- Drawbar nose weight 4-7% (150-330 lbs total max) recommended
In the US, these laws vary state to state so I picked a conservative state where towing heavy loads by the masses is pretty normal; Utah.
- Class A drivers license allows for up to 26,000 Gross combined vehicle (trailer and vehicle).
- 26,001 requires a CDL for hazmat, 16+ passenger, articulated gross combined or commercial towing.
- Trailer size restrictions are 14 height x 8.5 wide and 65 combined train length.
- All trailers 2000 lbs and up require trailer brakes.
- Max tow speed is the standard passenger car limit (65-80 mph) unless posted.
- Tongue weight max 100-1000 depending on receiver class (draw bar, more for 5th wheel)
Compared to the US, UK drivers can tow less weight and size without a special license and the max motorway speed is 60 versus up to the legal limit (or the trailer tire speed rating, which ever comes first). Why the difference?
The most important number to look at is the % of weight over the “nose” or tongue for the UK vs the US. In the UK, the thinking is that if you reduce the tongue weight you can pull more without risking maxing your GAWR out or nosing up the vehicle dangerously and as a result the trailers have their mass much more centralized over the axle which means that the only thing the tow vehicle needs to do is pull in a line, which is less stress on the components. Sounds good right?
However, if you’re still awake you will recall that at low tongue weights with the trailer mass more closely centered to the axle you have a much increased risk of destabilizing oscillations. Given that the trouble really starts, according to the math and the real world example, around 65 mph its no wonder that the UK has a strict limit on trailing and why Jeremy Clarkson has a rational hatred of caravans.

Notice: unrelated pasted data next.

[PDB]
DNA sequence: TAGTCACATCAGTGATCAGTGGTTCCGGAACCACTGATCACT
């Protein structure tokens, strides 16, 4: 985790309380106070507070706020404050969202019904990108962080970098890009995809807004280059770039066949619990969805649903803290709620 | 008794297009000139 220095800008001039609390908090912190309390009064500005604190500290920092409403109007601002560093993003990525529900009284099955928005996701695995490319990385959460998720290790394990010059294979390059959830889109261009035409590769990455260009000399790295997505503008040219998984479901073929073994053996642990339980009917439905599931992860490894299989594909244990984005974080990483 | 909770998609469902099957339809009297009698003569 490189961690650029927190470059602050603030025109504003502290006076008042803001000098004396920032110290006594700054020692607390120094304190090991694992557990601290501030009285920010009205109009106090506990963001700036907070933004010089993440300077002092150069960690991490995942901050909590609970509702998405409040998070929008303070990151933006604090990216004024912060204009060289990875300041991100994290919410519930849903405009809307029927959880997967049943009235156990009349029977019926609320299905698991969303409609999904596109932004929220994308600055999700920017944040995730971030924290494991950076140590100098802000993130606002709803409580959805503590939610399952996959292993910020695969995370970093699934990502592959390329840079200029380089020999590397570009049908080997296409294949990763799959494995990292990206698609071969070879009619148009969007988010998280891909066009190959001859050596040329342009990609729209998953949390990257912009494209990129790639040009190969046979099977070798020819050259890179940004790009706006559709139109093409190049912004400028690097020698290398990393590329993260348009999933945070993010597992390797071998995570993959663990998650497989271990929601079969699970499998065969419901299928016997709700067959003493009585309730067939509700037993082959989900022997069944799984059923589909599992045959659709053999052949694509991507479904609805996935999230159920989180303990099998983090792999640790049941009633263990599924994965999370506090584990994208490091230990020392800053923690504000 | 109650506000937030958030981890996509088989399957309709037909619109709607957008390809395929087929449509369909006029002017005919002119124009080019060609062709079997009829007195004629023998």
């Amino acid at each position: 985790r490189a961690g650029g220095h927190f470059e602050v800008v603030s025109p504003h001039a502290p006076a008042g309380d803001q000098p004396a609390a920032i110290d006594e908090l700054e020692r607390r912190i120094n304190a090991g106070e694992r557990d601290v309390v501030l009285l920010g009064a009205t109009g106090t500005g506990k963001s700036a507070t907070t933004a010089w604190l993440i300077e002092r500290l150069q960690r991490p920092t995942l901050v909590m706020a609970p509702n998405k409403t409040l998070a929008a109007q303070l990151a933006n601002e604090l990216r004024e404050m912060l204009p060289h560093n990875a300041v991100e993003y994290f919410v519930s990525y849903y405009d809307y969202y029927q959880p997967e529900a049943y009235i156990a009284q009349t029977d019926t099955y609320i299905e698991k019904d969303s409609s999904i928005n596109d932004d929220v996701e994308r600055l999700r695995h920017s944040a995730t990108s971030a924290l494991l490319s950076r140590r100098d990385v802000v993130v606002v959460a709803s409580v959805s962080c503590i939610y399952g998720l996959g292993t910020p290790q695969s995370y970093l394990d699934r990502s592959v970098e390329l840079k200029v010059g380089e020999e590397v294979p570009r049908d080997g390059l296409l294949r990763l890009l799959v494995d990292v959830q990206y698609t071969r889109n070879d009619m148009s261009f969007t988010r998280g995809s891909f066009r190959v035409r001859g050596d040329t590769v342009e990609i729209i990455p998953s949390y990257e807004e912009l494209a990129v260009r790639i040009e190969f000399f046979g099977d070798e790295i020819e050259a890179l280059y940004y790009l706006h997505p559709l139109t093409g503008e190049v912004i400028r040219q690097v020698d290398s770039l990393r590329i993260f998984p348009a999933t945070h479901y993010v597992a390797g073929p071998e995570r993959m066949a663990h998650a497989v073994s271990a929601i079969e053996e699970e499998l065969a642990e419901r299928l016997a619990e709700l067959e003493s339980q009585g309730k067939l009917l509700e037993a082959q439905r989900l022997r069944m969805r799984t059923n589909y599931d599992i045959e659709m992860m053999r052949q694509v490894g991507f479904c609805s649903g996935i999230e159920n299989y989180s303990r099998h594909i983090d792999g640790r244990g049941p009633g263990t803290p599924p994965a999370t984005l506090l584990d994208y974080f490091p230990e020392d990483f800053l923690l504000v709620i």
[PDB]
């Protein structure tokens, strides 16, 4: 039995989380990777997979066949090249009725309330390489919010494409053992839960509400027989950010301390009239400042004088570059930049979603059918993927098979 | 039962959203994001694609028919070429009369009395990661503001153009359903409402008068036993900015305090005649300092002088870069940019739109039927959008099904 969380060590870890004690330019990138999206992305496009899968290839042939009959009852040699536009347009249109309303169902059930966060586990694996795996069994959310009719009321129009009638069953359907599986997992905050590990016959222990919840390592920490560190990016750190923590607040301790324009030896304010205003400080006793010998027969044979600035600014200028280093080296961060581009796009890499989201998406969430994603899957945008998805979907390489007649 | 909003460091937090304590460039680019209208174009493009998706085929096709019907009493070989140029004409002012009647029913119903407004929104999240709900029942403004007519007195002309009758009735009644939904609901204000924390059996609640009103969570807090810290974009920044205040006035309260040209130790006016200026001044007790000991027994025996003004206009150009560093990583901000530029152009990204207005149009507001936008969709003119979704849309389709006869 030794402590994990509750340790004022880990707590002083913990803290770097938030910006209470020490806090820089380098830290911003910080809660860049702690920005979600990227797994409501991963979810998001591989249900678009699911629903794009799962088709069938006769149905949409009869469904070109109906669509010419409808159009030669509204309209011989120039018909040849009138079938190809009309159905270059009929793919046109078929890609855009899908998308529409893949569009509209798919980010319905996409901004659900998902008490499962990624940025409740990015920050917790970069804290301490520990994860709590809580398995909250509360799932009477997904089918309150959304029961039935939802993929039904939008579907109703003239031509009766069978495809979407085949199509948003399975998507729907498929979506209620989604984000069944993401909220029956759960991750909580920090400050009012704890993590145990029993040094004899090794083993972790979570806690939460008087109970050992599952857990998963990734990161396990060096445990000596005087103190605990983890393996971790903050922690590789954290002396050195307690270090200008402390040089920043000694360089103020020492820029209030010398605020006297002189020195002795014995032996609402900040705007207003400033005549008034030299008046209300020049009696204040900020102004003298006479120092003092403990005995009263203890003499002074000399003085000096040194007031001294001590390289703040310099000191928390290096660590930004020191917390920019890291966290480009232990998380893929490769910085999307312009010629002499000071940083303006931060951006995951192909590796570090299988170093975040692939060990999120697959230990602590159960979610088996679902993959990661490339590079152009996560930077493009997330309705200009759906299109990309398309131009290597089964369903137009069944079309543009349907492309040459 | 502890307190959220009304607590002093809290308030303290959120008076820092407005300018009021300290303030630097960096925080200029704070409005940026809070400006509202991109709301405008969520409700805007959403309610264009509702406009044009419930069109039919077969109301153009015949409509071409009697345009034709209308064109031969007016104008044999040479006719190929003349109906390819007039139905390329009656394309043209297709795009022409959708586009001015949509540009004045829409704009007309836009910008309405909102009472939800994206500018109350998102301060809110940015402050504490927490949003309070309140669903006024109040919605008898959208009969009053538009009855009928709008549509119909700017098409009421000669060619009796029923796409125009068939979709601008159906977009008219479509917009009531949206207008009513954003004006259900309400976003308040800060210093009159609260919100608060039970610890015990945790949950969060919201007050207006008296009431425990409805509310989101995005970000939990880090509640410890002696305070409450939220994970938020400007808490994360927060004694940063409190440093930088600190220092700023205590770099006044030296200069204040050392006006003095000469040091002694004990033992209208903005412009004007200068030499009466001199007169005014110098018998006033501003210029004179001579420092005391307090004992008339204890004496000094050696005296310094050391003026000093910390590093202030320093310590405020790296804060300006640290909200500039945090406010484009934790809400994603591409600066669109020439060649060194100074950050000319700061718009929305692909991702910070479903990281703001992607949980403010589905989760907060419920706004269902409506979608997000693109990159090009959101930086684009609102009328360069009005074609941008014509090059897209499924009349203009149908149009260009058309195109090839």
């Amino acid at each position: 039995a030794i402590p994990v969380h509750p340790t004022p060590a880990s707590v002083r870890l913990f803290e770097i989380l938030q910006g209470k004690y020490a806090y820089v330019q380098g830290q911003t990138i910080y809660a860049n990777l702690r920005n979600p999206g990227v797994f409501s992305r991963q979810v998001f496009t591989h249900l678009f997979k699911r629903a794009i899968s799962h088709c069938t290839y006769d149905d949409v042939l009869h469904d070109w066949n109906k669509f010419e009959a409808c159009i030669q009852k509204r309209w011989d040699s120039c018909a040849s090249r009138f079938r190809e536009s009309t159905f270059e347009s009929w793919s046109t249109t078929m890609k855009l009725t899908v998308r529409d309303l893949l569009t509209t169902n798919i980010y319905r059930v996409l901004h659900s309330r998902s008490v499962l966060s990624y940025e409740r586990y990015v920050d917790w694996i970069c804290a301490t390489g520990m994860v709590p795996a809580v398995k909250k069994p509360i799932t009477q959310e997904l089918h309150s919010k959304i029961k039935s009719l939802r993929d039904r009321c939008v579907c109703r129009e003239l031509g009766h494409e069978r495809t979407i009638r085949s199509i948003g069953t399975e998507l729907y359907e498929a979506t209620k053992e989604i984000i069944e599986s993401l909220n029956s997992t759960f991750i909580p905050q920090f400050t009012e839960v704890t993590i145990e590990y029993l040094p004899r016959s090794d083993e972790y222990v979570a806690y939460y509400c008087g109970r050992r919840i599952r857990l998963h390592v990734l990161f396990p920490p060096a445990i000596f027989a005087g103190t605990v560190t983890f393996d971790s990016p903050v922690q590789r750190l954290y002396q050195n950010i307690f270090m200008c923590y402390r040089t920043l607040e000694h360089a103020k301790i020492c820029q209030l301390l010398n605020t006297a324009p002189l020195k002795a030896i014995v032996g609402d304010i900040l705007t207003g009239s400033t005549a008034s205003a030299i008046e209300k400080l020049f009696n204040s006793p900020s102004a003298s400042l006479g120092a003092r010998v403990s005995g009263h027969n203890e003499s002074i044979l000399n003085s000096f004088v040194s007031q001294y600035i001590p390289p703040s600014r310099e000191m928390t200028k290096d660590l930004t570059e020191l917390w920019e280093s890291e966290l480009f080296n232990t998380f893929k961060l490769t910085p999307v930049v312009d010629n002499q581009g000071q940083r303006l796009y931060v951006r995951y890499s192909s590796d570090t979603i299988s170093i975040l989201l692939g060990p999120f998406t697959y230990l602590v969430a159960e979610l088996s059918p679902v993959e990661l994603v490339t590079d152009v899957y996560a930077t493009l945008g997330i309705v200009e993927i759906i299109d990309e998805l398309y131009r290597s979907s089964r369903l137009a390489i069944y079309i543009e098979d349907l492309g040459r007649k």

To boil it all down, the reason that American vehicles are rated to tow less is based on a difference methodology for tow safety.
US tow safety prioritizes a naturally safe dynamic situation so that more people can pull at freeway speeds with less likelihood of incident. There is no doubt that using this method results in an inherently safer tow situation as it relates to vehicle dynamics.
UK tow safety allows for the possibility to carry more weight, but erring on the side of caution with far less safety margin in respect to the physics.
Bottom line - Can a tow vehicle pull a heavier trailer there than is rated for here in the US? Yes, with some provisions:
1. The closer the trailer weight gets to the vehicle weight the slower you will need to drive.
2. DO NOT exceed 65 mph with a tongue weight in the 4-7% range, this is a guaranteed way to sway and 65 is the max, go slower in regards to #1.
3. None of this takes into account crosswinds, cooling systems, hp, or braking effectiveness (or legality).
Moral of the story
Europeans! Be proud that you can pull that huge caravan with your tiny car.
Americans! Be proud you can pull more weight in total and with a greater degree of safety and at higher speeds than our Euro friends.
Note: DON’T assume for one second, Americans, that you can simply use Europe as a guide to towing above your limit, its not going to be safe at our speeds DON’T put me and my family in danger or embarrass us in front of the other countries.